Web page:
It killed Netware completely by offering all the network functionality with an operating system! No more installing drivers (ie buying an OS and then buying a NOS, just buy NT and have both).
        You could not install two NetWare boxes with the same serial number. They would kick out all the users. If you had a single license for 25 users, that's all you could have until you purchased more licenses.

        NT did not broadcast its serial number. You could buy a single copy of NT and install it a thousand times. If you needed a new file server or a temporary file server, it was so much easier to setup another NT box.
        Similarly, NT drove off commercial Unixes - you never hear about AIX or HPUX anymore.
        Yes you do. But they're still in the organizations that had them before.

        What has changed is that Windows servers swept through the smaller companies. Those companies never had a *nix box. They might have had LANtastic or NetWare or nothing, but they did not have *nix.
        However, the factors that made the NT market (ie cheap whilst still being good enough for purpose) should be the factors that make Linux kill NT in just the same way.
        Okay, I can agree with you on that.
        The trouble is, that Linux doesn't provide all that - although its price trounces Windows, and its feature set is damn good, it just doesn't have the 'polish' or the standardisation that matters to a business.
        I guess that depends upon what business segment you're talking about.

        Linux has been showing double digit growth for the past 5 years (maybe longer). Businesses are deploying it. At the server level.
        No business will go Linux for general purpose use (ie, if you standardise on a distro to run a particular app, then you're fine, but you have a controlled ecosystem) where users use it to do everything because it doesn't have the "shrink-wrapped" approach to apps.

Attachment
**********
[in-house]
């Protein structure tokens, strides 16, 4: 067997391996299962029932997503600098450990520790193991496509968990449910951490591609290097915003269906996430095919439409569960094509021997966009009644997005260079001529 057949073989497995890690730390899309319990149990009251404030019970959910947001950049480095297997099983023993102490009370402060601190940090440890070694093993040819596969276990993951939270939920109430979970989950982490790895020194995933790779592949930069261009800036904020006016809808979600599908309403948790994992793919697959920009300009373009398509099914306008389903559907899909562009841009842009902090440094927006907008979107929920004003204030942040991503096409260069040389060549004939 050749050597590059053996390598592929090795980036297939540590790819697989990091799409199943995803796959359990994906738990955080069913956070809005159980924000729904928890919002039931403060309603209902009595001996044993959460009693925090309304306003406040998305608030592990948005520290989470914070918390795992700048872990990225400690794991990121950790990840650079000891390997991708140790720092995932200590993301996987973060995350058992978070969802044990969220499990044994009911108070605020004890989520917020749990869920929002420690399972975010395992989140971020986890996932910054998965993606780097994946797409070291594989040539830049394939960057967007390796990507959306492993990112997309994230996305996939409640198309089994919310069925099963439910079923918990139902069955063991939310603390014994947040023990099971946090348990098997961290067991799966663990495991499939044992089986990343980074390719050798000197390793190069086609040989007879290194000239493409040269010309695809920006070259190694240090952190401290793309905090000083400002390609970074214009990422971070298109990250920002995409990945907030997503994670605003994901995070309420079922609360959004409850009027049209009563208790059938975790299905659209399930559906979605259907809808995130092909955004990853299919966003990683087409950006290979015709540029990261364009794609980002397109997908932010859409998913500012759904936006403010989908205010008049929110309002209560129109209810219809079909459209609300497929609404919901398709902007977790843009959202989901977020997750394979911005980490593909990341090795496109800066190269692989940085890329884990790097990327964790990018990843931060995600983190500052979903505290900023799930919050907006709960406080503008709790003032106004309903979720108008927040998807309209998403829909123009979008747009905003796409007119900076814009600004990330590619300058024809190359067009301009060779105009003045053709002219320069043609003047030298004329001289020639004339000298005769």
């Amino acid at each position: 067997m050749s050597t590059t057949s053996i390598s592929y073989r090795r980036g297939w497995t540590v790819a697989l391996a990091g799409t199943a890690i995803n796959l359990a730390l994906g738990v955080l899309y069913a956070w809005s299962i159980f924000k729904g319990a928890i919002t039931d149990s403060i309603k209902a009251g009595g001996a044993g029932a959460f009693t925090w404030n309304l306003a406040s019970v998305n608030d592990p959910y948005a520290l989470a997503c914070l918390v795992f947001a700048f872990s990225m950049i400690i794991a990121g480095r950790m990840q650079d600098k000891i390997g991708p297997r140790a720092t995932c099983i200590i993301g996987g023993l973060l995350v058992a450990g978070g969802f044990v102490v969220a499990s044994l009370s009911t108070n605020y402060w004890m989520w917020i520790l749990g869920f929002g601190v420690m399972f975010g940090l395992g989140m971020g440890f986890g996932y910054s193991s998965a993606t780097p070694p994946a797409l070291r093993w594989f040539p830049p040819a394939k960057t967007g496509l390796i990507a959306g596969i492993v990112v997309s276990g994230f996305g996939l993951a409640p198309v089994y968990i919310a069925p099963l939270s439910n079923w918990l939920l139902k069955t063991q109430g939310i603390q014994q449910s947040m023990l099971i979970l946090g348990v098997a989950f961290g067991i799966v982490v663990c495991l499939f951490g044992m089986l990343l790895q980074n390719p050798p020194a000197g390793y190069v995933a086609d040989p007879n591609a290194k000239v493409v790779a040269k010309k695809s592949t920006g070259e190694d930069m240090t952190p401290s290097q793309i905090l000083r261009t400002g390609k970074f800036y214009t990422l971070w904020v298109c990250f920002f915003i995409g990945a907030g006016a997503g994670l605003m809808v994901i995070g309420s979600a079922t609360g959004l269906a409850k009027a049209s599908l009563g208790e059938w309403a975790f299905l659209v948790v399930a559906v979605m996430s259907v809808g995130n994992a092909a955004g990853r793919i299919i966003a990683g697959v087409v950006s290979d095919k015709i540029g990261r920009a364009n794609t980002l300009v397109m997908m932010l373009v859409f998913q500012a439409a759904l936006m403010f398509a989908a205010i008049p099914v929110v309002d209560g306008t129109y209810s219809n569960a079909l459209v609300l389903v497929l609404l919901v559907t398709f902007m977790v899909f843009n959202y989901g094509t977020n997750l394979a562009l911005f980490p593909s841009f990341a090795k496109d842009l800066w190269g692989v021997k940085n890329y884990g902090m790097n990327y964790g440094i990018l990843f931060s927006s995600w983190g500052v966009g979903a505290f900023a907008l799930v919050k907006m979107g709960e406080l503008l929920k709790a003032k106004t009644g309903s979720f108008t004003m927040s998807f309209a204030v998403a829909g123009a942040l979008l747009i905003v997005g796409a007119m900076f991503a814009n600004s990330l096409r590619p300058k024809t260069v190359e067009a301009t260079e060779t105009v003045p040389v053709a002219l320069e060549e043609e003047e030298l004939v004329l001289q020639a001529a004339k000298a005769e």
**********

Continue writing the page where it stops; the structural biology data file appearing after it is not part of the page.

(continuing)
Now you're talking about the desktop segment.

        The corporate desktop segment is different than the corporate server segment.

        And the biggest problem with the corporate desktop segment is all the Access databases that have been built over the years.

        The 2nd problem is all the not-supported-or-sold-anymore Windows apps that users "absolutely must have to do my job" that they've acquired over the years.

        Changing 10 servers is easier than changing 10 workstations for users who've spent 10 years with the company.
        This is the big issue, and it keeps Linux in the realm of the hobbyist market (we'll ignore the outsourced, this-is-what-you'll-get approach from a big consultancy).
        You might want to take a look at Google before you talk about "hobbyist market".
        Once those 2 things are there, so I can take a binary package and install it on whichever distro I use (its Linuix after all, isn't it? - at least that's what Joe User will say) then Linux will be accepted a lot more readily.
        I'll have to disagree with you on that.

        While that would be nice, it is far more likely that one distribution will become dominant and that distribution's structure will become the de facto "standard".

        And it seems we're already on that path with Red Hat and Ubuntu.
      • This is the big issue, and it keeps Linux in the realm of the hobbyist market (we'll ignore the outsourced, this-is-what-you'll-get approach from a big consultancy). If Linux wants to be taken seriously, the prime things it has to get right are standardisation on some simple features (eg basic directory structure), and binary installers. No 'just ./configure and ./compile', just 'yum install xyz'. (or apt-get, I don't care which) that can install anything.

        I find using apt-get with a decent GUI front-end to

    • The overlap of functionality between NT and Linux is, really, quite small. There aren't many cases for which Linux is a good solution, where NT could also be (and vice versa).

      Does not matter to the manager that wants a particular OS deployed for a particular solution. A few years ago I migrated a Netware printing system that handled tens of thousands of documents per day to an NT solution. It ended up requiring 16 NT servers to replace 3 Netware servers. Of course NT was not the correct solution but
      • NetWare was very very good at File+Print, sure, but it was also not very cheap to run. Server licenses, connection licences, the administrative skillset, supporting the client software, in some cases supporting an IPX WAN, etc. Depending on the situation, buying extra NT servers to replace Novell could well have been cheaper.
  • LSB not opensource (Score:3, Insightful)

    by grahamm (8844) <gmurray@webwayone.co.uk> on Tuesday May 30, 2006 @07:13AM (#15427394) Homepage